Corneal Surgery and Treatment Options in Bangor
The cornea is often called the “window of the eye”. Located on the outermost portion of the eye, the cornea is a clear tissue that lets light into the eye, as well as protects the eye from infection.
While the cornea may appear to lack substance, it is actually a fairly complex piece of tissue. The cornea is made up of five layers, each with their own important job.
- Epithelium: The epithelium is the corneas outermost layer of cornea, making up for about 10% of the corneal thickness. The epithelium exists primarily to keep things like dust, germs, water and bacteria away from the other layers of the cornea, as well as to provide a smooth surface that absorbs oxygen and nutrients from tears.
- Bowman’s Layer: Directly below the epithelium is a transparent sheet of tissue known as the Bowman’s layer. It is composed of strong, layered protein fibers called collagen.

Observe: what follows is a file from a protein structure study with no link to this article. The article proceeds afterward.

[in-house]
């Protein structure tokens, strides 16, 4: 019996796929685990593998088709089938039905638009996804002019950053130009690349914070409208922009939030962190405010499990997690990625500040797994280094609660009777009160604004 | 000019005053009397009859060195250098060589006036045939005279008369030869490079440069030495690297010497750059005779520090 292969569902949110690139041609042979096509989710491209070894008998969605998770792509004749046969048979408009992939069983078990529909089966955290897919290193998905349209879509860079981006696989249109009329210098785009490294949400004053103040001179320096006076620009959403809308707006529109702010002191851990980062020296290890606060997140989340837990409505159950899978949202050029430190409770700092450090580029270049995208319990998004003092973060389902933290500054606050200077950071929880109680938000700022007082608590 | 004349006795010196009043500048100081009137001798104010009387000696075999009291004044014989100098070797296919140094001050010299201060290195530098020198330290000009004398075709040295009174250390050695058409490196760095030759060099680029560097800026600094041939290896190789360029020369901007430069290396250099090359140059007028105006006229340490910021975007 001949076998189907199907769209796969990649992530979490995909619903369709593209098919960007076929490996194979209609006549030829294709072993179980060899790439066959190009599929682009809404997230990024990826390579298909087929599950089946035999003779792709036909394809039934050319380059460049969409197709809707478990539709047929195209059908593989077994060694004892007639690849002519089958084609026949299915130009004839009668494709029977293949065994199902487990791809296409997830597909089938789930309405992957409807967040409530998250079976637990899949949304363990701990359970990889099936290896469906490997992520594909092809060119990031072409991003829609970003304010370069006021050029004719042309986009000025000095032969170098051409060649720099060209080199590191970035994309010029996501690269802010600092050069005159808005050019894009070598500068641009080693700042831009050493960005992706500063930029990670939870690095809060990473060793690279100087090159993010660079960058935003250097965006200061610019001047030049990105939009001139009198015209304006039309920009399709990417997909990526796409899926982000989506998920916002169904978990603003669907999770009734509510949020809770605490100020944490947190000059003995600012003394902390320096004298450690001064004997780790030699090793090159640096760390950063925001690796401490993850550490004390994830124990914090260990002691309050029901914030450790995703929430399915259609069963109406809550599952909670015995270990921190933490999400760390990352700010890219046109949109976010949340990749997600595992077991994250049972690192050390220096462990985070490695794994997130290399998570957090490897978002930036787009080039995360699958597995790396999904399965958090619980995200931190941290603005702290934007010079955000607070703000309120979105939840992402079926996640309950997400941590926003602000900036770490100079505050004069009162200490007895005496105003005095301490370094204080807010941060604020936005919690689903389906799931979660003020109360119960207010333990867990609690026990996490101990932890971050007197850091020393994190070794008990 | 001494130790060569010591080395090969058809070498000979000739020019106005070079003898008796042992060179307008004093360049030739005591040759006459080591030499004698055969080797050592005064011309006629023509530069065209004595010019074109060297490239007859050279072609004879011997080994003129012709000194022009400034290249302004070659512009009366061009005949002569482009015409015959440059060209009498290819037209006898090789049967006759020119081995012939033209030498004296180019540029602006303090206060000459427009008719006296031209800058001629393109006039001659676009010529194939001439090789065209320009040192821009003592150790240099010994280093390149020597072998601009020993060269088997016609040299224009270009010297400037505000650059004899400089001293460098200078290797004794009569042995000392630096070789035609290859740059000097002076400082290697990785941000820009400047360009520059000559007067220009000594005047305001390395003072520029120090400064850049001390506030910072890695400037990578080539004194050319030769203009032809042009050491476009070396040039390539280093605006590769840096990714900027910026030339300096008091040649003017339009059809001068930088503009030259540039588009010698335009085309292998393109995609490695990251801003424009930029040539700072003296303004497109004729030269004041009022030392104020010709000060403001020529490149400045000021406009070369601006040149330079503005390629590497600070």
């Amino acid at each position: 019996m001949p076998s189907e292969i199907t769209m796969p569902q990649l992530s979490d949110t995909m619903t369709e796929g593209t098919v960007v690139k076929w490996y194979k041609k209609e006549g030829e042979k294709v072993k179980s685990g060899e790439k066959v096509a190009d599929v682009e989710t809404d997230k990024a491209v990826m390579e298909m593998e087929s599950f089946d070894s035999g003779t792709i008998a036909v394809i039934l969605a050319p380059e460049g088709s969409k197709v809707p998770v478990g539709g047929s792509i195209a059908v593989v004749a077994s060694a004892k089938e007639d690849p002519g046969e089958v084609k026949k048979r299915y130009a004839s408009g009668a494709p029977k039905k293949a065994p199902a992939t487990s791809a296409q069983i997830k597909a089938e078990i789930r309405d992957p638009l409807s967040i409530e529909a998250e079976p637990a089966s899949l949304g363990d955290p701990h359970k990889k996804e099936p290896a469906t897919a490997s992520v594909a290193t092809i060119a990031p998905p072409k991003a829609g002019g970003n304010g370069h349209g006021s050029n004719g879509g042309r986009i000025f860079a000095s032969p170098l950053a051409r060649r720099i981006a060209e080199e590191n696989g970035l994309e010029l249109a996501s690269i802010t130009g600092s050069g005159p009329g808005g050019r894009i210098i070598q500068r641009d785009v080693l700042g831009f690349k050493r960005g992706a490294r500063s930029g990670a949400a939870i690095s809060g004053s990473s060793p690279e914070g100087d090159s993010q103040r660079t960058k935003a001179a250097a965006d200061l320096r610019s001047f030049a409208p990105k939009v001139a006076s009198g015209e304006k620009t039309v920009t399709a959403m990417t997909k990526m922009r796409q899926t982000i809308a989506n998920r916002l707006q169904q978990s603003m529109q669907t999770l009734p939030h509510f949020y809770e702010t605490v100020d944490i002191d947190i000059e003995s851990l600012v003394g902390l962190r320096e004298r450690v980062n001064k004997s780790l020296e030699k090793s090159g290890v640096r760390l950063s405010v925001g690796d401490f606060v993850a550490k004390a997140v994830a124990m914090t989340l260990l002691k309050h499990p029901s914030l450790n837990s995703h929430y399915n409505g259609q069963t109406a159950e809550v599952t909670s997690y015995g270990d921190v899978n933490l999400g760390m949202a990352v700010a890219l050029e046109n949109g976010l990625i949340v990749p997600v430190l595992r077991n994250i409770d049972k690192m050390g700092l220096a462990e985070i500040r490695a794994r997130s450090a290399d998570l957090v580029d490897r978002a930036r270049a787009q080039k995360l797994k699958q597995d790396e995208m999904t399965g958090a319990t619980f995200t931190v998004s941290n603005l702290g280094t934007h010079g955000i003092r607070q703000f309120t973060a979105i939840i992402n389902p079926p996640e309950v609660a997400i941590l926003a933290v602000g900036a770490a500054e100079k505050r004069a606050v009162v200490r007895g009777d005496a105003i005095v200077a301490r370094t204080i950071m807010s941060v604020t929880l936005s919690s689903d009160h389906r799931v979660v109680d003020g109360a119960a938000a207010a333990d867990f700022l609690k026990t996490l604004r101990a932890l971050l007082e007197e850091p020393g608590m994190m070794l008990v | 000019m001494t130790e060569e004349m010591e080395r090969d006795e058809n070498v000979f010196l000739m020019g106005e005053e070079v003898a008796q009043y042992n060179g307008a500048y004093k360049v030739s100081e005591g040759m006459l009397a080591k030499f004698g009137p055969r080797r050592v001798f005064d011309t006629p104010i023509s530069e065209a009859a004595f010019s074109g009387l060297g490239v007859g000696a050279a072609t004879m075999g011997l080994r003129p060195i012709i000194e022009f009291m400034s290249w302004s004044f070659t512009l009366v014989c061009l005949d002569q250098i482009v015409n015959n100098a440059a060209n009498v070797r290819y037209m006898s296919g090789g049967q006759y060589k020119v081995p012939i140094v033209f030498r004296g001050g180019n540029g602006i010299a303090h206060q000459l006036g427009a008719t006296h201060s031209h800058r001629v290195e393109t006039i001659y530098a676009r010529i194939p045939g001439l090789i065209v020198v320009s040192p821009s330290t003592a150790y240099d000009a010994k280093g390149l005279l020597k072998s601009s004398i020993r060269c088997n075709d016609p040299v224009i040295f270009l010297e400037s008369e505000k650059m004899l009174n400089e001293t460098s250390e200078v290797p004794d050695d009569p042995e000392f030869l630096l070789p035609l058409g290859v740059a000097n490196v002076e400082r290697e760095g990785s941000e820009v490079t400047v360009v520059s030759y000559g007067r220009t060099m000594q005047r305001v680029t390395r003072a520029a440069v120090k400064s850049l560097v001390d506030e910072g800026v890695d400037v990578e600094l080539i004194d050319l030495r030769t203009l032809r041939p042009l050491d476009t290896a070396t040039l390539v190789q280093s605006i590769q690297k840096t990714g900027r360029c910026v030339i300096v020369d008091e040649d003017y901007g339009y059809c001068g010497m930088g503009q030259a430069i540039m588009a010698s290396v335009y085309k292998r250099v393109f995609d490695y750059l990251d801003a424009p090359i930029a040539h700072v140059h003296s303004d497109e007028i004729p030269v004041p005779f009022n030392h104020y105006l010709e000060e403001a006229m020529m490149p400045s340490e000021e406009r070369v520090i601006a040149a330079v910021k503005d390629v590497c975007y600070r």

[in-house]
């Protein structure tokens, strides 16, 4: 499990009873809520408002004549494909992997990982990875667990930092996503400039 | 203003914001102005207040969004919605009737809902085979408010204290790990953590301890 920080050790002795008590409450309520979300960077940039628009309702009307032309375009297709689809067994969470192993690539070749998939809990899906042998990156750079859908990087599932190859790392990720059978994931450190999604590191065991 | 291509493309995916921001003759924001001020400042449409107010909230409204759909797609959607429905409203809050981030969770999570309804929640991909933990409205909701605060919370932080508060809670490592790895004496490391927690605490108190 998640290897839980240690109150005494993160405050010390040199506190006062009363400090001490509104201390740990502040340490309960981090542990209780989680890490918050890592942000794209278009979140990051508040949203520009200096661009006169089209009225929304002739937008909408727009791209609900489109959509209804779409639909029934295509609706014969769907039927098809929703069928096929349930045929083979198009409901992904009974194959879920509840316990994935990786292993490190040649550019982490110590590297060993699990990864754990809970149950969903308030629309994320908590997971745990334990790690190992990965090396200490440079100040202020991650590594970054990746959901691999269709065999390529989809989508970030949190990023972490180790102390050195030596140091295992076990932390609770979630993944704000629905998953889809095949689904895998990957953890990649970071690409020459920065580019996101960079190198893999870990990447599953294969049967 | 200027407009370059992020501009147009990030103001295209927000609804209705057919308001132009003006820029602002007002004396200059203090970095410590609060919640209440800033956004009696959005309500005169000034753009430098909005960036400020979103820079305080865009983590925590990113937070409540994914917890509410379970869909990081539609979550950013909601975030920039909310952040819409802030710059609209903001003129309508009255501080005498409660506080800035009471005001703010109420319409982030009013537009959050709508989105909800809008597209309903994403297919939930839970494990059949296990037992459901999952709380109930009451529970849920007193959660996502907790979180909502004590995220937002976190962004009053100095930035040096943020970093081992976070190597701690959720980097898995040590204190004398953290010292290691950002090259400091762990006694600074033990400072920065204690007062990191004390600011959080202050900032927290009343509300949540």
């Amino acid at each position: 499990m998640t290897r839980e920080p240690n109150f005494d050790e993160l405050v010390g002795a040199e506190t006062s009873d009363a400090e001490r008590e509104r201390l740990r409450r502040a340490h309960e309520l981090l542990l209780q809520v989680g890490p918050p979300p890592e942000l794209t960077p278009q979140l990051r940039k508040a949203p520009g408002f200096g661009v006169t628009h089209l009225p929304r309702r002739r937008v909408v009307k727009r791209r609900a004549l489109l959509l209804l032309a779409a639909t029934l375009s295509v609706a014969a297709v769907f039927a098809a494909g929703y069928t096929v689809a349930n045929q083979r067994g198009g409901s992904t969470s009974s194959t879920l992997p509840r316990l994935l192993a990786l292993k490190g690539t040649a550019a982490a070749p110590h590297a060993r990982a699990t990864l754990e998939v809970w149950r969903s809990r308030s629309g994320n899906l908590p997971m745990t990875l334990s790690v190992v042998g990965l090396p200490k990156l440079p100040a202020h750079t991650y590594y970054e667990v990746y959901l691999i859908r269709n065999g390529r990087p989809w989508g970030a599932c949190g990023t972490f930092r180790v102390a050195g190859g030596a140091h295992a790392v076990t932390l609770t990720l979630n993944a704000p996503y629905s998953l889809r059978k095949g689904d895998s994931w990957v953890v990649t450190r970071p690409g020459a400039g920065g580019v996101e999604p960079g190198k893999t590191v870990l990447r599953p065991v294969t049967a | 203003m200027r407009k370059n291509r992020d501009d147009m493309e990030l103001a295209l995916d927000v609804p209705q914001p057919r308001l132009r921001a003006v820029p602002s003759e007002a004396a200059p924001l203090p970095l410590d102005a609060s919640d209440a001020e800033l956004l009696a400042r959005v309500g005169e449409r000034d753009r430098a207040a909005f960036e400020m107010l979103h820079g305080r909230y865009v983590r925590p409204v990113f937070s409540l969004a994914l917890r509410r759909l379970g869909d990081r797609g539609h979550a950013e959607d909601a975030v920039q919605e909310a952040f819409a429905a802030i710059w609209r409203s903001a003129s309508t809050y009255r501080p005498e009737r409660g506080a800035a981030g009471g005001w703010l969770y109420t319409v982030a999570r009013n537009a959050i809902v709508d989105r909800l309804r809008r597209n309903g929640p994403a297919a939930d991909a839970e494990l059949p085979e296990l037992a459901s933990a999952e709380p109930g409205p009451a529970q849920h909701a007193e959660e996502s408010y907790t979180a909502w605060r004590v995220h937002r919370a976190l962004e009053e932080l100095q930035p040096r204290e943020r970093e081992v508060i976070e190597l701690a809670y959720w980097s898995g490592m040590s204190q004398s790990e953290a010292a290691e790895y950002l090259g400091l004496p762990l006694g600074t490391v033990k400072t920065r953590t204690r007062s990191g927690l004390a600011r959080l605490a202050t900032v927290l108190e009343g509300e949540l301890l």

- Stroma: This layer of tissue makes up the remaining 90% of the corneal thickness. It consists primarily of water and collagen, and contains no blood vessels. The unique shape determines how well light is focused into the eye.
- Descemet’s Membrane: Under the stroma is Descemet’s membrane, a thin but strong sheet of tissue that serves as a protective layer against infection and injury.
- Endothelium: This is the thin, innermost layer of the cornea. Endothelial cells are essential in keeping the cornea clear. These cells are sensitive to disease and trauma, and if they are destroyed they are lost forever.
While the cornea is surprisingly strong and resilient, it is unfortunately prone to many diseases. Some diseases that affect the cornea include:
- Conjunctivitis (Pink Eye)
- Corneal infections.
- Dry Eye Syndrome
- Fuch’s Dystrophy
If you have any of these corneal diseases and would like to learn about your treatment options, call Vision Care of Maine today!